19. 19. Vessel Types<br />Windkessel Vessels<br />Elastic reservoir vessels<br />Large arteries<br />Highly distensible<br />Serve to damp large pressure fluctuations<br />Pulsatile flow converted to constant blood flow<br />Resistance Vessels<br />Arterioles, metaarterioles and pre-capillary sphincters<br />Arterioles has extensive ANS innervation<br />Alpha receptors – arterioles of skin, splanchnic, renal<br />Beta receptors – arterioles of skeletal muscle<br />Exchange Vessels<br />Capillaries<br />Capacitance Vessels<br />Veins<br />Shunt Vessels<br />Present in skin and other areas<br />Temperature regulation<br />
20. 20. Arterial Pressures<br />Systolic pressure <br />In vascular system is the peak pressure reached during systole<br />Diastolic pressure<br />Lowest pressure during diastole<br />Mean arterial pressure (MAP)<br />Pulse pressure<br />
21. 21. Arterial Pressure Pulsations<br />Each heart beat<br />Not only moves the blood in the vessels forward but also sets up a pressure wave<br />This wave travels along the arteries<br />It expands the arterial walls as it travels, and the expansion is palpable as the pulse<br />Rate at which the wave travels is independent of and much higher than the velocity of blood flow!<br />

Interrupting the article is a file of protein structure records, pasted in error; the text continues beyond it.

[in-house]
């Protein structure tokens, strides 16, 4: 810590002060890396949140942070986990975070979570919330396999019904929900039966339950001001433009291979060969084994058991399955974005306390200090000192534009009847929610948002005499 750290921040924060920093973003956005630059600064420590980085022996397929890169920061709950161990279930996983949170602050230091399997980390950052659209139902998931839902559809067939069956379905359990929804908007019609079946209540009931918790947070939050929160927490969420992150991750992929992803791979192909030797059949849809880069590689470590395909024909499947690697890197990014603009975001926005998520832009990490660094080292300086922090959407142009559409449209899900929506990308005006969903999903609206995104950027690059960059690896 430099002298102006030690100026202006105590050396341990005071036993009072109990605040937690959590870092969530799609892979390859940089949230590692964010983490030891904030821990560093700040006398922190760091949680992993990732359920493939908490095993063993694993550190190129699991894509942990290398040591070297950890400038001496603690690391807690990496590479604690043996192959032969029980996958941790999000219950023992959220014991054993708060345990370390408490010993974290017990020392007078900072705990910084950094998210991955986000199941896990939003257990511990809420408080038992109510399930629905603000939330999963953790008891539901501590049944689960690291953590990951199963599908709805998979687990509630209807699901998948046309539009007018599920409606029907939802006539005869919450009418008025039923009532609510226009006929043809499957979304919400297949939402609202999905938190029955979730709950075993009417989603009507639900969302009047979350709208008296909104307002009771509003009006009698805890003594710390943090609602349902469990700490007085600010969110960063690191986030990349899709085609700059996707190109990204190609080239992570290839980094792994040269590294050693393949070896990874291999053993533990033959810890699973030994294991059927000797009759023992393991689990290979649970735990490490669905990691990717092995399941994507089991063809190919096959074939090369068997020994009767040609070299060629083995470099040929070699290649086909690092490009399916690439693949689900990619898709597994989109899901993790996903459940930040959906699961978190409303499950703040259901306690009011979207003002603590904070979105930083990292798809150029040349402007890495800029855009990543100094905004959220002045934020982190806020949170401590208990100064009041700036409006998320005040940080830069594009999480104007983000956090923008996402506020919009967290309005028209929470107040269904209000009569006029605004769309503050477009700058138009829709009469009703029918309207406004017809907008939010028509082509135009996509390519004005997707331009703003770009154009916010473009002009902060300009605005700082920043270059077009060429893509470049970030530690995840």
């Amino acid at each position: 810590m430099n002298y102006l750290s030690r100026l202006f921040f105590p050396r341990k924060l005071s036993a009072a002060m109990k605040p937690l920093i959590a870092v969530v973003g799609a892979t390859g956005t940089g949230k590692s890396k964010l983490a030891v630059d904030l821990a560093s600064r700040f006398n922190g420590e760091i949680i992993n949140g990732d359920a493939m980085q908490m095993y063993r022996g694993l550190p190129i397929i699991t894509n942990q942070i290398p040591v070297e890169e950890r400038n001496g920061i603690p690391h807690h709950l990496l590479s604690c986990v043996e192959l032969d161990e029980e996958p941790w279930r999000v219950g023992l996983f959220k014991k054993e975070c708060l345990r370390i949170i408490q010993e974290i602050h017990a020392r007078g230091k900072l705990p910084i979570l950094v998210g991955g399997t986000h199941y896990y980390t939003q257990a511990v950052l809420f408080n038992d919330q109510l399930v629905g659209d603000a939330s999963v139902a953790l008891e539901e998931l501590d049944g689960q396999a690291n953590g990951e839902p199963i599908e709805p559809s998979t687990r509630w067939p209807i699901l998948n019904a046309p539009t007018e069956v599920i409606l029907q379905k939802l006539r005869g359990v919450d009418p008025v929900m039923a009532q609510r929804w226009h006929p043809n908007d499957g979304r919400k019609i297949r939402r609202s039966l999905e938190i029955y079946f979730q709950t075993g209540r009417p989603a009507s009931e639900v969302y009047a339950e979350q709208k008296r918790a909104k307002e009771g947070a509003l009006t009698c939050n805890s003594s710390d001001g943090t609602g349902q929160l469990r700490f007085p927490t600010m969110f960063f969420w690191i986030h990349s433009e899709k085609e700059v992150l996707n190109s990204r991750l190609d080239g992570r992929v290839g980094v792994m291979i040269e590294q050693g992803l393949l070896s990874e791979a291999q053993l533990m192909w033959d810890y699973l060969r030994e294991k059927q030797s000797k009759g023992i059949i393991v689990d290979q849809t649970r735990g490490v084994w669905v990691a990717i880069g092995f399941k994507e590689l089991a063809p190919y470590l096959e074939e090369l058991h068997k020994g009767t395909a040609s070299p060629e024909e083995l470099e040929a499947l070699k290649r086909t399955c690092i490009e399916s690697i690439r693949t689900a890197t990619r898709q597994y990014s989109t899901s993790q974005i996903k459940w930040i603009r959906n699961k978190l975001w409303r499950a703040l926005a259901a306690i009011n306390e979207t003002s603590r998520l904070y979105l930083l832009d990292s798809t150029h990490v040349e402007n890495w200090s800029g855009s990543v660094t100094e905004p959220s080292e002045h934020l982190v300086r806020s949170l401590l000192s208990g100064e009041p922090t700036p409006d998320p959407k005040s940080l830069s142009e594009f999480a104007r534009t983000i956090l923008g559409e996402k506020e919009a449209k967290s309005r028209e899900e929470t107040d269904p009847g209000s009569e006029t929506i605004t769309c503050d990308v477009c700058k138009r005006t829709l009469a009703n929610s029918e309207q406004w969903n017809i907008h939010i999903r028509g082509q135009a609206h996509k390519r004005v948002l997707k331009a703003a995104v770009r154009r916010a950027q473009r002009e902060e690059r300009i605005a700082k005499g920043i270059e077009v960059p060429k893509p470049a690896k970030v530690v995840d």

22. 22. Pulse Pressure<br />Pulse pressure = systolic P – diastolic P<br />Depends on:<br />Stroke Volume (SV)<br />Arterial compliance<br />Examples of variance in pulses<br />Weak ("thready") in shock<br />Strong in exercise / after administration of histamine<br />Aortic insufficiency: collapsing, Corrigan, or water-hammer pulse<br />
23. 23. Abnormal Aortic Pressure Pulses<br />
24. 24. Transmission of Arterial Pulsations<br />Arterial pressure pulsations<br />Continuous blood flow Vs pulsatile blood flow<br />Windkessel effect<br />
25. 25. Mean arterial pressure (MAP)*<br />Average of the arterial pressures measured millisecond by millisecond over a period of time<br />Not an arithmetic mean, is closer to diastolic pressure than systolic<br />Diastolic P + 1/3 Pulse P<br />Depends on:<br />Mean blood volume in arterial system (C.O.)<br />Arterial compliance (TPR)<br />BP = C.O. x TPR<br />Systolic BP is mainly controlled by CO<br />Diastolic BP is mainly controlled by TPR (BP ∞ TPR, Increase TPR – increase BP)<br />